In case you were wondering.... (Updated)

... the Northwest Airlines flight that apparently "missed" the Minneapolis-St Paul airport today and overshot it by 150 miles did not make an ordinary mistake, like missing Exit 32A on a busy freeway and having to get off on Exit 32B.This is more like ... well, it's hard to think of a comparison, because it's pretty startling.

Once when I was flying westward toward the Rapid City airport in South Dakota, I found myself lining up 25 miles away instead with the much bigger runway of Ellsworth Air Force Base nearby. I must not have been the first one to do so, because the controller said in a routine way, "What you're probably heading for is Ellsworth. You want to turn your head ten degrees to the left and look for a little airport that's closer. That's where you want to go." This was embarrassing enough, and it was just my wife and me, not a bunch of paying passengers. (Below, Google Earth's view of what caused my problems. The runways have similar orientation, and Ellsworth is the first one you see from a distance. And this is from straight overhead! I was looking from a slant, into a setting sun, from a relatively low altitude, way off in the distance. It's a miracle I saw either of them!)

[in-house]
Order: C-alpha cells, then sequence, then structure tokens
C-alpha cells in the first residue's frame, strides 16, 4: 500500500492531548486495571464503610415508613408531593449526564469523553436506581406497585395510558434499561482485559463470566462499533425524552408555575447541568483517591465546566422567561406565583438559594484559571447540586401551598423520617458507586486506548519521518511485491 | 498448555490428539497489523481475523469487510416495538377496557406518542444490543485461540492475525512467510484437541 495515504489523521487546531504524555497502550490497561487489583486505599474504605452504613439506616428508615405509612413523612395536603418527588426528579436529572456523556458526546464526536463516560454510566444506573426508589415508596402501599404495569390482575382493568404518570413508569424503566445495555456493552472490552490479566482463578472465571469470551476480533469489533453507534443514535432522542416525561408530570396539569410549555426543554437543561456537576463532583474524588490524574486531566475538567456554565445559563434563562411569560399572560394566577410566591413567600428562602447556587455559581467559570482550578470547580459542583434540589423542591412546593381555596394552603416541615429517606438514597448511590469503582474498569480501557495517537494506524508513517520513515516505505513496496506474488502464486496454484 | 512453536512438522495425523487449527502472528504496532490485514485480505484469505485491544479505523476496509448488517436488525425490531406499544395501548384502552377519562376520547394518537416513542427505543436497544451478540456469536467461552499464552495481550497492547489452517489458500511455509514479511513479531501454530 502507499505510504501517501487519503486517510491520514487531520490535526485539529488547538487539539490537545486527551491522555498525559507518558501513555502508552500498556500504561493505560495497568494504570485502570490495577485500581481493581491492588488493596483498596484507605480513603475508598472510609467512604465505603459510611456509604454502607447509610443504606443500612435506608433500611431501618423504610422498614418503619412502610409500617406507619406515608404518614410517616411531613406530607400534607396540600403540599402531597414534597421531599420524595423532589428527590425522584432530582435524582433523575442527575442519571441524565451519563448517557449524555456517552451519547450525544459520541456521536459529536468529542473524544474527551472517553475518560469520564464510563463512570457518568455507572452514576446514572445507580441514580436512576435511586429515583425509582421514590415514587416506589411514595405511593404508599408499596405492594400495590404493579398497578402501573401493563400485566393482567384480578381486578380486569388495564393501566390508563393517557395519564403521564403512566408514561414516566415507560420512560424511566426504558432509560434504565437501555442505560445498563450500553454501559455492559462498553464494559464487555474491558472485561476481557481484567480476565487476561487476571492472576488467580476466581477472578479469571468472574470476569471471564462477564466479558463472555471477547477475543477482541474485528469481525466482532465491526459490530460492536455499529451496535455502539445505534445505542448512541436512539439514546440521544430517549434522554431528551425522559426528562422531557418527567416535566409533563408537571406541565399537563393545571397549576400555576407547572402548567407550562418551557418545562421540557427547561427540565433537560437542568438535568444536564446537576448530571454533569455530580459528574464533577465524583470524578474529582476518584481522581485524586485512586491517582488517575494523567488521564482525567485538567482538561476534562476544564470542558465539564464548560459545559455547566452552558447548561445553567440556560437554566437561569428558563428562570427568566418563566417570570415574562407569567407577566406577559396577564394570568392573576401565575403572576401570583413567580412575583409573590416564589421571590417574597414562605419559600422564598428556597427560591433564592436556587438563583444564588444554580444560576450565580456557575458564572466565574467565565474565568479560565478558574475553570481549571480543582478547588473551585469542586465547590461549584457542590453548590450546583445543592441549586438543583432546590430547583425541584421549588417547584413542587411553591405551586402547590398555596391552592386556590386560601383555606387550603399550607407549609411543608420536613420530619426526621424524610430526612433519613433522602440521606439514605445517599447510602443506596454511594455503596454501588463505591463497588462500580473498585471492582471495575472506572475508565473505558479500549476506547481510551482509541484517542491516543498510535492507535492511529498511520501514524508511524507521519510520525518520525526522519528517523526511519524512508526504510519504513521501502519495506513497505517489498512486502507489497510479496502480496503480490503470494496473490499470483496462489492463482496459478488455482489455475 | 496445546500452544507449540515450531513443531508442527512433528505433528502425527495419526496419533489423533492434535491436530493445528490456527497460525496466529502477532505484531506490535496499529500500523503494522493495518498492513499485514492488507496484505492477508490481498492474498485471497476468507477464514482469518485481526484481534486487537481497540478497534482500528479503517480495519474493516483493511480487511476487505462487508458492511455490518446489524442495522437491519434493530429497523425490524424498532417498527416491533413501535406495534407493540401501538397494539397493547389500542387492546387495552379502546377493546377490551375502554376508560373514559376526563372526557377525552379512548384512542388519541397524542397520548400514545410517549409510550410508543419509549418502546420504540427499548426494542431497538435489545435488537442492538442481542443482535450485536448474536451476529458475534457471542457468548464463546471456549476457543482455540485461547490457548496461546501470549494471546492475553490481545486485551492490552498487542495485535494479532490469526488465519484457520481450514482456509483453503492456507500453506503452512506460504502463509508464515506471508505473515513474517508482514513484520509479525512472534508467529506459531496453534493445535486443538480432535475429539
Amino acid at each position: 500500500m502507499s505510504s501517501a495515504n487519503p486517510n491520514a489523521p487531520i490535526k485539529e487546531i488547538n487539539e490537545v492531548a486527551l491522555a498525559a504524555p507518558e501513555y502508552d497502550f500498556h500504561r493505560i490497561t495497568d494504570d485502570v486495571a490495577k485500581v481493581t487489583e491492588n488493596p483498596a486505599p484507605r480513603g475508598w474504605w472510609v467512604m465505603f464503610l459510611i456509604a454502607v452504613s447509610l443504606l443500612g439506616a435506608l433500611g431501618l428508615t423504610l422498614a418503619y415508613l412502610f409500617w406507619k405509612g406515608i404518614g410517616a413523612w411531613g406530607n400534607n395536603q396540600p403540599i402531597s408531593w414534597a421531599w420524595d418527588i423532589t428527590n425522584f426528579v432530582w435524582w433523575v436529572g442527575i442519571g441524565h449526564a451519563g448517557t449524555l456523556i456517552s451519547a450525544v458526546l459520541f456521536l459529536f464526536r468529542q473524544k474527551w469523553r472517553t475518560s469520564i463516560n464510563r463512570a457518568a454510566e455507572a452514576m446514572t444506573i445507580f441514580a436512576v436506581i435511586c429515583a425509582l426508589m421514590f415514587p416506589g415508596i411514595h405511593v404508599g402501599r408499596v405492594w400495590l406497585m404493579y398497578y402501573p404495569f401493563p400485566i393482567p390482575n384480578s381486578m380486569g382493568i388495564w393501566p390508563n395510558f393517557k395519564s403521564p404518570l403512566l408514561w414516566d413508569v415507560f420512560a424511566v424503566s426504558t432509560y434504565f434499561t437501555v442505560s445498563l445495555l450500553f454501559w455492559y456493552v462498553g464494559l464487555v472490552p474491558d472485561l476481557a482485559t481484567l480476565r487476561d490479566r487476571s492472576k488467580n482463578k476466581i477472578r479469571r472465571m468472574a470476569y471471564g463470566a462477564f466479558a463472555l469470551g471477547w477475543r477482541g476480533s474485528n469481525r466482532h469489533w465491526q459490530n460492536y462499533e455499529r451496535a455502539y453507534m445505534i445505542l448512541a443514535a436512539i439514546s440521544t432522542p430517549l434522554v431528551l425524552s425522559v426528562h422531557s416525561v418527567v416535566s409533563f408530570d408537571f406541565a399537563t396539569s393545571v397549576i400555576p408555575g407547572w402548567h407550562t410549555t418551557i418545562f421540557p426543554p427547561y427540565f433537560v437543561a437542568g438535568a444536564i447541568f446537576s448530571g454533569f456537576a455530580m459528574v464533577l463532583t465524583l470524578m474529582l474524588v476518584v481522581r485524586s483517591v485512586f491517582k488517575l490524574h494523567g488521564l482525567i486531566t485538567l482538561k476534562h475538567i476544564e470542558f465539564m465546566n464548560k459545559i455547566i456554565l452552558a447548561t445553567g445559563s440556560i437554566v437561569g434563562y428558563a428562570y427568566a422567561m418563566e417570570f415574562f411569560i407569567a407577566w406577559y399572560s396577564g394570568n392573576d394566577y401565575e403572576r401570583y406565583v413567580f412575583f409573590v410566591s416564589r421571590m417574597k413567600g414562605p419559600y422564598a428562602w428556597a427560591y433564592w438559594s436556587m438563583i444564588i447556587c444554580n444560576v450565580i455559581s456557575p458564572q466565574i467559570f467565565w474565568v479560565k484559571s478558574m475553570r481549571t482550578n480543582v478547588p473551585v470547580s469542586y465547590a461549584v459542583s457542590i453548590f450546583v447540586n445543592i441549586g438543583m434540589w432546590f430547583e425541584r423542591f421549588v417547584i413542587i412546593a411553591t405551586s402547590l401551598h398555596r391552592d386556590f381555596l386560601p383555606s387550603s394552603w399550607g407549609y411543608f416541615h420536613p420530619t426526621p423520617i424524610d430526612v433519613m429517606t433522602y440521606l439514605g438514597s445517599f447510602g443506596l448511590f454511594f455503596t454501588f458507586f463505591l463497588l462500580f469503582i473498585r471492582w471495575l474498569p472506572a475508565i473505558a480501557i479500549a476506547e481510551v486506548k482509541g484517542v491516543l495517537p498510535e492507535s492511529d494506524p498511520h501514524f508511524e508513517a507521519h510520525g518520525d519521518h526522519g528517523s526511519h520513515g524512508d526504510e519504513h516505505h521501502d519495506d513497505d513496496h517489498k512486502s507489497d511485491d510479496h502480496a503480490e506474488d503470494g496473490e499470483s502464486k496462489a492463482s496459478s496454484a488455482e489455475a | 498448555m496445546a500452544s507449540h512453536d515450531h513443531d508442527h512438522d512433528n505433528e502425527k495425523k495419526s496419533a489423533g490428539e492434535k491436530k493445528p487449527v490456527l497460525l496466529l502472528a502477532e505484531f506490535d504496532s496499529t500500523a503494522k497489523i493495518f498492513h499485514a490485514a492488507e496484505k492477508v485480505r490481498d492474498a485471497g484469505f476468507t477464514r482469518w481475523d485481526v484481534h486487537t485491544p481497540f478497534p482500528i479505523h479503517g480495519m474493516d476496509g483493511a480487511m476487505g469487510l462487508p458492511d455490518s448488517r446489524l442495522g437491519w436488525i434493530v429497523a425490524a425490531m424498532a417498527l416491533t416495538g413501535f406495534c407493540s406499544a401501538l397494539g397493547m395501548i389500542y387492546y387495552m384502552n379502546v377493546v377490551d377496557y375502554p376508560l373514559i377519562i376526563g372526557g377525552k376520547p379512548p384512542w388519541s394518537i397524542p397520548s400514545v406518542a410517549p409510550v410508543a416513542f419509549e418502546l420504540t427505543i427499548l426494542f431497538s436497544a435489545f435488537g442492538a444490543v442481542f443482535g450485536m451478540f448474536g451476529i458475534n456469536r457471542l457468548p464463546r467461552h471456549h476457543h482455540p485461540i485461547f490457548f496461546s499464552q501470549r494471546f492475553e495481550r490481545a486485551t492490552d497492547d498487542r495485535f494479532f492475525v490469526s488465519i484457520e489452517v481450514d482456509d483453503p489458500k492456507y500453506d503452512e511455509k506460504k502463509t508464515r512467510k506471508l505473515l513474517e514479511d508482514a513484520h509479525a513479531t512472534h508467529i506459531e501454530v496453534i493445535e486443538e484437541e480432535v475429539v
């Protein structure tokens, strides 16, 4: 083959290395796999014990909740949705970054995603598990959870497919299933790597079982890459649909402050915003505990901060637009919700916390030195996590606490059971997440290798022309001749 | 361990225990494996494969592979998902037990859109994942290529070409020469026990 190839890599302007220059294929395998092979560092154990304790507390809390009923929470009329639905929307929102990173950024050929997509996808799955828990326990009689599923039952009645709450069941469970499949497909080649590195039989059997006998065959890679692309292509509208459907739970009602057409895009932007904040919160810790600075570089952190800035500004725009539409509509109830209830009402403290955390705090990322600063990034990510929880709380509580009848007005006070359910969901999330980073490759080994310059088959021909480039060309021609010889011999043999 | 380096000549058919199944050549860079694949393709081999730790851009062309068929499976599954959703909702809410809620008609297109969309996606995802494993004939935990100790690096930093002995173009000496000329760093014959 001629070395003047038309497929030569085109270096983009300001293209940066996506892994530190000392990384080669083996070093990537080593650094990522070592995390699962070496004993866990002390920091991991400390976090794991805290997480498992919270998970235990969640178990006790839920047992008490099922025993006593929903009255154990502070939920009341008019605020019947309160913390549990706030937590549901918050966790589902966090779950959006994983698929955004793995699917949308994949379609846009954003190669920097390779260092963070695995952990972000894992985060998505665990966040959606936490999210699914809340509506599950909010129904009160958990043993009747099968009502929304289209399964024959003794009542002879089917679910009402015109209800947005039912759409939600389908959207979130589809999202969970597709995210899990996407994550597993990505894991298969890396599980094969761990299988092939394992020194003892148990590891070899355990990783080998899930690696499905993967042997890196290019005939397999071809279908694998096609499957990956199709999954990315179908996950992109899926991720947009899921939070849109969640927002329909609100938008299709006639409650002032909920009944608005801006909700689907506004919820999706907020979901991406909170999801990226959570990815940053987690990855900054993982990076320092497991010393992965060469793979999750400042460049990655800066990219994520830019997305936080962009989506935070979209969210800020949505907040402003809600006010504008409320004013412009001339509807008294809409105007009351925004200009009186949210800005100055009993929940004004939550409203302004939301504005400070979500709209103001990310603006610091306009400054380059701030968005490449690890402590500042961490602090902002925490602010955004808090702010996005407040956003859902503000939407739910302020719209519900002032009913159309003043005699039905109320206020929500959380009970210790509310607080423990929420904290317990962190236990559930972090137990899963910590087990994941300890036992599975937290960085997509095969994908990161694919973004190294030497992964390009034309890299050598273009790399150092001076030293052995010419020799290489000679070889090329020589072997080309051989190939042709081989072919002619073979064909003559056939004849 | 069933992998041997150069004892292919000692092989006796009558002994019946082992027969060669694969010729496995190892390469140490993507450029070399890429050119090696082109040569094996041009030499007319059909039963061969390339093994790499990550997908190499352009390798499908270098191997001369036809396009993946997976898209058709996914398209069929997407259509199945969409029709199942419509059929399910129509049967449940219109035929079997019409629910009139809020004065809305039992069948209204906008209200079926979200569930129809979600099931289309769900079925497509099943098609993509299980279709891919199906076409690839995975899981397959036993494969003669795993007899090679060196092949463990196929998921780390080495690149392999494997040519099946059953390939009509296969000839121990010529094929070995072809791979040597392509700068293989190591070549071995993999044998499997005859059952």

In contrast, from the air you really cannot miss a big, busy, international airport. It's unlike anything else you see -- especially when controllers are talking you every step of the way, as they are required to with airliners. Rather, I guess you can miss it, but it's a surprise.

Glad everyone is safe. Will be interesting to hear the pilots' account. I have my own hypotheses, but it's fairer to wait.

UPDATE: To avoid being coy about my "hypothesis," it's hard to imagine how this could have happened if the pilots were awake. There is too much going on in the last 45 minutes of a flight -- with procedures for arrival, approach, and landing, many checklists -- just to be "distracted." So most likely either they both fell asleep in the normal sense or, weirdly, were both disabled in a way they then recovered from. After a cockpit crew on Go! airlines fell asleep for fifteen minutes in Hawaii last year while their plane was headed out toward the open ocean, one of the Honolulu Star-Bulletin's readers offered this possible explanation:

"Aliens I say. They took the pilots to their spaceship, then put them back in the plane. They were gone for 2 weeks, but only 15 minutes Earth time." 

Bonus analysis point: on top of the Colgan crash in Buffalo early this year, plus that previous Hawaiian sleeping-pilots problem, we are bound to see more serious political attention to the question of work rules, fatigue, pilot training, etc under the new operating realities of the airline industry. Thanks to M. Griffith for the Go! tip.